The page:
THE UK is facing “a decade of destitution” and “outrage is not enough”, the head of a York charity has warned.
In an online article, Julia Unwin, chief executive of the Joseph Rowntree Foundation, said the charity was embarking on a major programme to develop “anti-poverty strategies” for the whole of the UK and said she hoped 2013 would be a year of “real change and improvement”.
She said the campaign for a Living Wage was already bearing fruit, but the welfare system had “major design flaws”.
Her message has been sent at a time when The Press has launched its own Stamp Out Poverty campaign.
Ms Unwin wrote: “I sense a growing outrage – food banks open across the country, teachers report children coming to school hungry, advice services and local authorities prepare for the risks attached to welfare reform, there is evidence of a rising number of people sleeping rough and destitution is reported with increasing frequency.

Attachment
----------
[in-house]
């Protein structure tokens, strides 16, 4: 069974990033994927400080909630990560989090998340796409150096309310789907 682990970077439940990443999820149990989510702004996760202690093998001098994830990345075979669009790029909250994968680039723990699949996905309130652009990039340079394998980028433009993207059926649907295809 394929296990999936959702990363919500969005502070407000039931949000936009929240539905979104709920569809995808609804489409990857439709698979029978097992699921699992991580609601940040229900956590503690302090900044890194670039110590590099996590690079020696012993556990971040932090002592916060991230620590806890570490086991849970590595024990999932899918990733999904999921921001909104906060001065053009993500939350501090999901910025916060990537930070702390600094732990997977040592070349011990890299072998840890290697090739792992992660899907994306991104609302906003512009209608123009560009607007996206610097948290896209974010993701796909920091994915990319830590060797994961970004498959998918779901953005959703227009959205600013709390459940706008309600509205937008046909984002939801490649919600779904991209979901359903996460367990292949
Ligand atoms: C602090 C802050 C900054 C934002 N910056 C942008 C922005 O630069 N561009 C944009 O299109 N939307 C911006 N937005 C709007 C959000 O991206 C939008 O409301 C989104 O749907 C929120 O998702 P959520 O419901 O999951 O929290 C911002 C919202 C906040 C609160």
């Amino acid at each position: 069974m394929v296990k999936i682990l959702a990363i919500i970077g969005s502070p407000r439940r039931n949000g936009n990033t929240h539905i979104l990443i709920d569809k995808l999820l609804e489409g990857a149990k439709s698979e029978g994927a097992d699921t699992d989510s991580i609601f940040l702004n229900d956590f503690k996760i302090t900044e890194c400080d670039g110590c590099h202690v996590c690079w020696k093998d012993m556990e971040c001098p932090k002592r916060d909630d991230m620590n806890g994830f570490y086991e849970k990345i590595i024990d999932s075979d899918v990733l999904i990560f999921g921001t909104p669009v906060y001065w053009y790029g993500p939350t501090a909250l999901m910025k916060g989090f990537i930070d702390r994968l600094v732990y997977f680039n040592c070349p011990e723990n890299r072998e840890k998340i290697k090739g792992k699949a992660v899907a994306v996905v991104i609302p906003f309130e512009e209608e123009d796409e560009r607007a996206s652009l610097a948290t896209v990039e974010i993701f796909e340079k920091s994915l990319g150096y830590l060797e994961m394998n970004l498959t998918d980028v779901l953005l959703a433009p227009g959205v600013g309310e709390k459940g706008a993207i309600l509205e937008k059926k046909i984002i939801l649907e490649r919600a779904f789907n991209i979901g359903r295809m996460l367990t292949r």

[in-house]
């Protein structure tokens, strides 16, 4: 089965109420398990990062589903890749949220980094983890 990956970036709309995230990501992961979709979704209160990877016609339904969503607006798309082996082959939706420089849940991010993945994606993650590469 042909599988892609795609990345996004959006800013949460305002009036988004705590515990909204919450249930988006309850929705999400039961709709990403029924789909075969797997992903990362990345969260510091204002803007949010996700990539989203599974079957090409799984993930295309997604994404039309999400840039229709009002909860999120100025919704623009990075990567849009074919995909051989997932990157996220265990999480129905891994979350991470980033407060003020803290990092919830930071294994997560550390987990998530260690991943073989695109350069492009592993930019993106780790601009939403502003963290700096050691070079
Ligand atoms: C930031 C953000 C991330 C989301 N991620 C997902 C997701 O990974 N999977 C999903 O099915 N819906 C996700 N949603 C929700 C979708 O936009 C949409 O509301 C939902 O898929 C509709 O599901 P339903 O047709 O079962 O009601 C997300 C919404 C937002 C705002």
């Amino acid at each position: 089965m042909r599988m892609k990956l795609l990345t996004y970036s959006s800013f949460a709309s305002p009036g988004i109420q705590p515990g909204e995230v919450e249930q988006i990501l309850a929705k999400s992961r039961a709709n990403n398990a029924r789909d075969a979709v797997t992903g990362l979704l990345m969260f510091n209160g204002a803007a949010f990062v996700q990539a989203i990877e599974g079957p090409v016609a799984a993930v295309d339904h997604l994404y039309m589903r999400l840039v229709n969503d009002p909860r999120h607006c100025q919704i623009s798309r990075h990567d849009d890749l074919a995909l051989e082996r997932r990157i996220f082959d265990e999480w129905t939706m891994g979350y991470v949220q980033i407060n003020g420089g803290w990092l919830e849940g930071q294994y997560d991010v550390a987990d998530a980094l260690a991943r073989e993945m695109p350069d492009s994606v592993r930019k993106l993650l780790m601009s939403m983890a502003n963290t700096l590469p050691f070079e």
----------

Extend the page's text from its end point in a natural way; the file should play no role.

“We need to recognise the grim reality of grinding poverty and destitution. We need to understand what is really happening, make sure it cannot be ignored and point consistently, creatively and credibly to the things which can be done.”
She said JRF’s housing and poverty programme would be unveiled in the new year and will look at how the two issues are linked and how problems can be addressed.